From: HansJ on
On 13 Aug., 05:08, "Pete Dashwood"
<dashw...(a)> wrote:

> > <snip>

> I am no longer surprised by what people can do on mainframes and I realise
> there is a vast difference between what we did in the last century with them
> and what people are doing today.
> Nevertheless, I still believe the arguments I outlined above.
> Pete.
> --
> "I used to write I can do anything."

Pete, we should not mix up COBOL and mainframes to be the same issue,
though when talking about mainframes in 99% it is a z/Series system
and I'm not an expert in that area - my background is Unisys.

These z/Series based Linux systems seem to provide a good combination
between the traditional mainframe and the up to date open systems

I prefer Unix / Linux rather than windows as a server platform.

From: Howard Brazee on
On Fri, 13 Aug 2010 14:25:59 +1200, "Pete Dashwood"
<dashwood(a)> wrote:

>It is interesting (to me, at least) that the main strongholds of COBOL
>remain corporates and Government where HUGE transaction volumes and data
>warehouses are required. I think this is due to a number of factors:

I see the separation transaction database and the data warehouse
allowing the users to get their own reports using tools such as
Cognos. With a smaller need for applications programmers to produce
their reports, CoBOL as a reporting tool is less important even there.

In the transaction system, the trend is for entry via web based
applications, replacing CICS or ADSO.

Databases are more isolated from the language of the program that uses
the SQL.

>1. Cost effectiveness is not such a high priority. (they are either spending
>other people's money or they have cornered a given market :-))
>2. The cost of change in such a huge organization could be more than the
>benefits realized, certainly in the short term.

It isn't just governments that are looking for short-term economic
advantage at the cost of much greater long-term economic advantage.
Look at the U.S. mortgage crisis for an example.


>I'm not sure if there is NO majority development language. Proper statistics
>are impossible to obtain as far as I can see. I heard there were over 10
>million downloads of C# from the MS site, but how can you check, and who
>knows what to believe?

Downloads mean people *look* at the language. They don't indicate
how much is actually used.

>Certainly, Java has become far more important than
>many people foresaw. I was reading some stuff a few days ago about mainframe
>programmers learning Object Oriented concepts and experiementing with Java
>and even OO COBOL. (However, it was from a Micro Focus site, so there would
>be a bias there, just as there would be a MS bias from one of their sites.)

You gave two candidates. Combine those with other widely used
languages, and it is doubtful if any single one is greater than 1/3 of
application development.

>I have been toying with the idea of developing for Win Phone 7.
>(MS are VERY keen to get people writing applications. The SDK is free and
>there are numerous MS seminars being run to encourage people. Visual Studio
>2010 supports development for it and VS 2008 (which I use for C# and some VB
>development) can have plugins added to support development for Win Phone 7.
>However, I have some other problems pressing at the moment (see "persiting
>Object References in COBOL" elsewhere in this forum) and I can't spare the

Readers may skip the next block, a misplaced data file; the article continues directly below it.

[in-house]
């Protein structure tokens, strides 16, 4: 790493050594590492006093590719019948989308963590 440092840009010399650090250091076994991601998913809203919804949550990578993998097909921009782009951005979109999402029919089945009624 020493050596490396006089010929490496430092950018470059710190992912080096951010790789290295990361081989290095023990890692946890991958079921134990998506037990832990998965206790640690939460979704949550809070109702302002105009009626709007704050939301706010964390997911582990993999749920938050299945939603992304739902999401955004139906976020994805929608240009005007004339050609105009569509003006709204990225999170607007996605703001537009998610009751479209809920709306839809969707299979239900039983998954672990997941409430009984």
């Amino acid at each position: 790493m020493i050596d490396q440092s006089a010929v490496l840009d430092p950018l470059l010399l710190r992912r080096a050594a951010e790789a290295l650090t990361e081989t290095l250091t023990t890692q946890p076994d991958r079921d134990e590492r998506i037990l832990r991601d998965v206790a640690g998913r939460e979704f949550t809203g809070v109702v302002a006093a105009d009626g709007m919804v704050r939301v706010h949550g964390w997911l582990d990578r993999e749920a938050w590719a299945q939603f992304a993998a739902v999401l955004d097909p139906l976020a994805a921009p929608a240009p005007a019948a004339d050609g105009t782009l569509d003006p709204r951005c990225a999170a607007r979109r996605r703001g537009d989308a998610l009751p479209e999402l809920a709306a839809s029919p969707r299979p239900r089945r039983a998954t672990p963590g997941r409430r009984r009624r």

>time to do the homework I would need to. Besides, from the previews I've
>seen there doesn't seem to be much this phone will be lacking when it
>becomes available :-))

Sounds like fun. I can see a bigger market if the tools allow the
application to quickly be ported to other phones.

>> At one time the hammer was a major building development tool. Today,
>> many structures are built without a traditional hammer being used.
>Is that really true, Howard? I can't imagine it... :-)

Yes. There are several power tools available to connect parts of a
structure. Rivet guns, glue guns, staple guns, screw guns - and
power hammers come to mind.

"In no part of the constitution is more wisdom to be found,
than in the clause which confides the question of war or peace
to the legislature, and not to the executive department."

- James Madison
From: Howard Brazee on
On Fri, 13 Aug 2010 15:08:58 +1200, "Pete Dashwood"
<dashwood(a)> wrote:

>The mainframe has traditionally had 2 main strengths:
>1. It has been a good database repository, with programs running on it and
>accessing local data resources.
>2. It has been a good transaction processor with programs like CICS and
>IMS/DC providing windows into its data repository.

It also provides a single point for security issues.

>Now we are seeing hardware/software combinations other than mainframe/COBOL
>which can do the DB stuff much faster and VERY much cheaper. These systems
>use parallell processing as a given. Even with multicores, the mainframe is
>pressed to compete. And COBOL is not great for multitasking, never mind
>multiprocessing. (Before everyone jumps on me with "But COBOL CAN do that",
>yes it can but its overheads in doing so (multiple thread copies) are much
>greater than some other properly re-entrant alternatives.) C# 4 has new
>facilities specifically to support parallell processing. I understand
>similar facilities will be available in Java. COBOL has no such plans.

I agree with you about COBOL, but it is not at all difficult to see
mainframe computer databases competing with server farms in cost. Of
course the definition of "mainframe" seems to be variable when we walk
into a computer room and the obvious difference between the Sun and
the IBM is one is pink, the other is blue.

"In no part of the constitution is more wisdom to be found,
than in the clause which confides the question of war or peace
to the legislature, and not to the executive department."

- James Madison